The 2020 preseason rankings had Michael McDowell listed 28th among 30 drivers, but his performance in the first four weeks should cause fantasy owners to rethink his value.
Consistently productive low-cap drivers are hard to find, and three of McDowell’s four races ended between 14th and 22nd this season.
We expected McDowell to run well in the Daytona 500.
His previous attempts on aero-restricted superspeedways as well as the overall record of the Front Row Motorsports organization suggested an ability to stay out of trouble. Most years, that is all that is needed to salvage a strong finish. McDowell ended the race on the lead lap, in the lead draft, with a 14th-place finish.
To date, that has been his best performance, but it is not the only time he has been a good fantasy value in 2020.
While McDowell has only one top-15 finish this year, that is not the metric by which he should be judged. The field is made up of 38 drivers most weeks. And the way they approach races in 2020 is substantially different than how they races a few years ago.
Through the past several seasons the competition to be inside the top 20 has grown as teams discontinued the practice of “starting and parking”.
Teams that once had to quit early to save their equipment can no longer do that and insure they will finish well enough to earn one of the 36 charters from NASCAR. As a result, drivers who would once clear off the track and allow others to move up the ranks via attrition now remain in the mix until the checkers wave.
Under the right circumstances, a 20th-place finish is acceptable.
When McDowell left Daytona, he headed to Las Vegas as the 12th-cheapest driver in the Draft Kings game. Nearly all of the drivers demanding less that week raced for lightly-funded teams. McDowell’s price tag of $5,800 may have caused a few players to consider him. In fact, he was on approximately 9% of the rosters that week.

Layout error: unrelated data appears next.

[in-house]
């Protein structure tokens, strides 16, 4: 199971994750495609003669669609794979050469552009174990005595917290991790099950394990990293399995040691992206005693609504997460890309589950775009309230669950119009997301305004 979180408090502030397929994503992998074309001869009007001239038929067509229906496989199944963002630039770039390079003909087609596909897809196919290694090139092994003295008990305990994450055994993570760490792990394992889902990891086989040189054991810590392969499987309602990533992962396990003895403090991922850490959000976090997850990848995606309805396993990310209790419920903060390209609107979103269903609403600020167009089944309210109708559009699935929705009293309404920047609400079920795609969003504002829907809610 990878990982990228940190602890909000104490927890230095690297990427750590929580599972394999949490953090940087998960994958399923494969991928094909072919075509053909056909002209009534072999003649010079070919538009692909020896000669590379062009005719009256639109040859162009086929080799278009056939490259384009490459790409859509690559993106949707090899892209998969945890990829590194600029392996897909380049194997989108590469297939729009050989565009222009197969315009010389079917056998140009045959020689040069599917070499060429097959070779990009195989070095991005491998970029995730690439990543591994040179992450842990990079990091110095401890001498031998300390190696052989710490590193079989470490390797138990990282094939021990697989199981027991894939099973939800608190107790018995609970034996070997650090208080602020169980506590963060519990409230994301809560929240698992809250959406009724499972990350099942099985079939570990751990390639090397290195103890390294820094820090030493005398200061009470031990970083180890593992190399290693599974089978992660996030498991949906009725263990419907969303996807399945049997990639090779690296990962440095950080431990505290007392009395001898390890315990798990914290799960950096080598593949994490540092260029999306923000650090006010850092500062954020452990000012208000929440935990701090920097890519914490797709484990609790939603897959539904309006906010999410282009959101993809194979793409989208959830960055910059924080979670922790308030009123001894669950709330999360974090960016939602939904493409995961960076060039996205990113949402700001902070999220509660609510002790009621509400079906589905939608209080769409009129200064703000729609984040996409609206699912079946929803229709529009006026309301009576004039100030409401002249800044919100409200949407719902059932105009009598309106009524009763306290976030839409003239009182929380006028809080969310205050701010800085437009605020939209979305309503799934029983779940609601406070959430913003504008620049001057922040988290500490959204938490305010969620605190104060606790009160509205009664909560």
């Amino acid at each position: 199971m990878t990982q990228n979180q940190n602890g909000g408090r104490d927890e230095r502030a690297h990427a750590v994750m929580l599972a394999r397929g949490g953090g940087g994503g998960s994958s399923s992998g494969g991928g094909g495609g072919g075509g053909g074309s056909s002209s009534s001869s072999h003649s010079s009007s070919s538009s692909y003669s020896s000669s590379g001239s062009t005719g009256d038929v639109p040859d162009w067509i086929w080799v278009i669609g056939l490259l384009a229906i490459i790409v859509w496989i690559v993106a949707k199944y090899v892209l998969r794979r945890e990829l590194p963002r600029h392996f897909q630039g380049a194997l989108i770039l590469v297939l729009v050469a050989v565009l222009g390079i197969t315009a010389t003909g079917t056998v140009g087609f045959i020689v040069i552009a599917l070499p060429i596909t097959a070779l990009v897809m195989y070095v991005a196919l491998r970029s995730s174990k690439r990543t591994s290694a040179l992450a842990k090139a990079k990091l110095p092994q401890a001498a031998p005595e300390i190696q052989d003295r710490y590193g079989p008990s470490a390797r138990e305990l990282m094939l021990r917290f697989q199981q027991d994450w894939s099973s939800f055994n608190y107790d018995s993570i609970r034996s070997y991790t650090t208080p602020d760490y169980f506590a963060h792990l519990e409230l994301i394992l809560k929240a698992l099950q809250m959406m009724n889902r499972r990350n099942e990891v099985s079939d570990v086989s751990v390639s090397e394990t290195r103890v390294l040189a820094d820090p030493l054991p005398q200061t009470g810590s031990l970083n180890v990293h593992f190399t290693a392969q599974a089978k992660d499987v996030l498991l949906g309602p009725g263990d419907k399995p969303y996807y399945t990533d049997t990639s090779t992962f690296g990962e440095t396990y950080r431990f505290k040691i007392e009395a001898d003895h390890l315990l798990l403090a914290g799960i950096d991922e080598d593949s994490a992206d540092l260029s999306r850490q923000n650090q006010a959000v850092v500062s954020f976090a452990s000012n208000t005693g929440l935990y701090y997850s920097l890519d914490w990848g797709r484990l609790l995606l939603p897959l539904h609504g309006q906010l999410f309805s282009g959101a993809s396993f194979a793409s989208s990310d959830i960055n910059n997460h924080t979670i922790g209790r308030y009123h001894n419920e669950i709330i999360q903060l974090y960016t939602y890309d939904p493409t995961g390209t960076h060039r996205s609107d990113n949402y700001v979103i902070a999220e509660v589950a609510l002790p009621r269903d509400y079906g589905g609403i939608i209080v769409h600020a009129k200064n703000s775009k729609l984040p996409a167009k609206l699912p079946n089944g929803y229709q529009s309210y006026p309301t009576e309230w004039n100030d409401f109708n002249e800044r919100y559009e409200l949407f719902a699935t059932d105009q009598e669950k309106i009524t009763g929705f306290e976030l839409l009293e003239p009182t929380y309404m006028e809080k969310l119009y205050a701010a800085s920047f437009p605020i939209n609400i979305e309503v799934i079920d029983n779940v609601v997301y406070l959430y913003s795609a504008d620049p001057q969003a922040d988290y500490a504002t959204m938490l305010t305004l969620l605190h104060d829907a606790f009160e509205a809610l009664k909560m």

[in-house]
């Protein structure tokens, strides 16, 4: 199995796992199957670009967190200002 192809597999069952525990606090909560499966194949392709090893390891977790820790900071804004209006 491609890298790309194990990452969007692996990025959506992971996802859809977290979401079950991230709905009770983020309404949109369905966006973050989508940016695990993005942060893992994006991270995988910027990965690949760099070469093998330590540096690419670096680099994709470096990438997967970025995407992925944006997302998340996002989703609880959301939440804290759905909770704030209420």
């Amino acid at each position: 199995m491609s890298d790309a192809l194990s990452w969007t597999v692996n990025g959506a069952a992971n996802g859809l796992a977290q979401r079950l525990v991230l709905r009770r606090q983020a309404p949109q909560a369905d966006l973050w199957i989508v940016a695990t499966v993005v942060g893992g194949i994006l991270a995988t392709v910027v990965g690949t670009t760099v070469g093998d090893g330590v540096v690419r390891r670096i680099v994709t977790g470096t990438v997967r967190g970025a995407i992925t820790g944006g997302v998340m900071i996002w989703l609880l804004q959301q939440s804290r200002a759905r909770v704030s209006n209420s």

He experienced mechanical issues on Lap 33 that caused him to lose 22 laps and finish poorly in 36th.
That caused his cap to drop $200 for Auto Club.
McDowell turned head at Auto Club with a top-10 qualification effort. At the time, we knew that would make him a modest earner because he was destined to lose place-differential points. McDowell finished respectably in 22nd, but he lost 14 points in the Draft Kings game.
His cap dropped fell at the Phoenix race to $5,500.
McDowell was priced attractively for the short, flat track race. He rewarded the players that took a risk on his with 34.5 points, which made him the 14th-best producer with the 30th-highest price.
McDowell’s price tag before Atlanta was $5,200 and there is no reason to believe Draft Kings will make him more expensive before another race is run.
McDowell narrowly missed finishing in the top 15 in the FanShield 500k. He crossed under the checkers 16th after starting 22nd. That was the second time in four races this year that he completed all the laps. It did not come as a complete surprise because one of the other track types that we regular focus on McDowell is the road courses.
Short, flat tracks have a lot of similarities to road courses. They are both drivers’ tracks where the man behind the wheel has a greater impact than on unrestricted, intermediate courses where speed is primarily made in the shop.
NASCAR intends to run all 36 races once the series returns to action and there are still a lot of races to be run on flat tracks. His performance at both Phoenix and Auto Club moves McDowell up the rankings in our estimation and could very well make him one of the best values several times before the season ends.
2020 Driver Profiles:
28. Michael McDowell